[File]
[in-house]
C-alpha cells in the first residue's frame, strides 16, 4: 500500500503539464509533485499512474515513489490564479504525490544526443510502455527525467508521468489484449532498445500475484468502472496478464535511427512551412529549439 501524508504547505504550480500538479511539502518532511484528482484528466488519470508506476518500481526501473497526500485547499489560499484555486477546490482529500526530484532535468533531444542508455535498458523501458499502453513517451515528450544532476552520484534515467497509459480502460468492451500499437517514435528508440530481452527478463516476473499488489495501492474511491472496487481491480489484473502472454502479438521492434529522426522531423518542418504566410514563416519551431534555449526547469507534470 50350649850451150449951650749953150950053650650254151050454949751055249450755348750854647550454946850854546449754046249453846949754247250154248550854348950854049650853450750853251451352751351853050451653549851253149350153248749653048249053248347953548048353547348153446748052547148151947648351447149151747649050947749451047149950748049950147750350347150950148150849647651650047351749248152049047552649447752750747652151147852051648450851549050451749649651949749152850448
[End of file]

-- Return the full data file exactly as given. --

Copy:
[in-house]
C-alpha cells in the first residue's frame, strides 16, 4: 500500500503539464509533485499512474515513489490564479504525490544526443510502455527525467508521468489484449532498445500475484468502472496478464535511427512551412529549439 501524508504547505504550480500538479511539502518532511484528482484528466488519470508506476518500481526501473497526500485547499489560499484555486477546490482529500526530484532535468533531444542508455535498458523501458499502453513517451515528450544532476552520484534515467497509459480502460468492451500499437517514435528508440530481452527478463516476473499488489495501492474511491472496487481491480489484473502472454502479438521492434529522426522531423518542418504566410514563416519551431534555449526547469507534470 50350649850451150449951650749953150950053650650254151050454949751055249450755348750854647550454946850854546449754046249453846949754247250154248550854348950854049650853450750853251451352751351853050451653549851253149350153248749653048249053248347953548048353547348153446748052547148151947648351447149151747649050947749451047149950748049950147750350347150950148150849647651650047351749248152049047552649447752750747652151147852051648450851549050451749649651949749152850448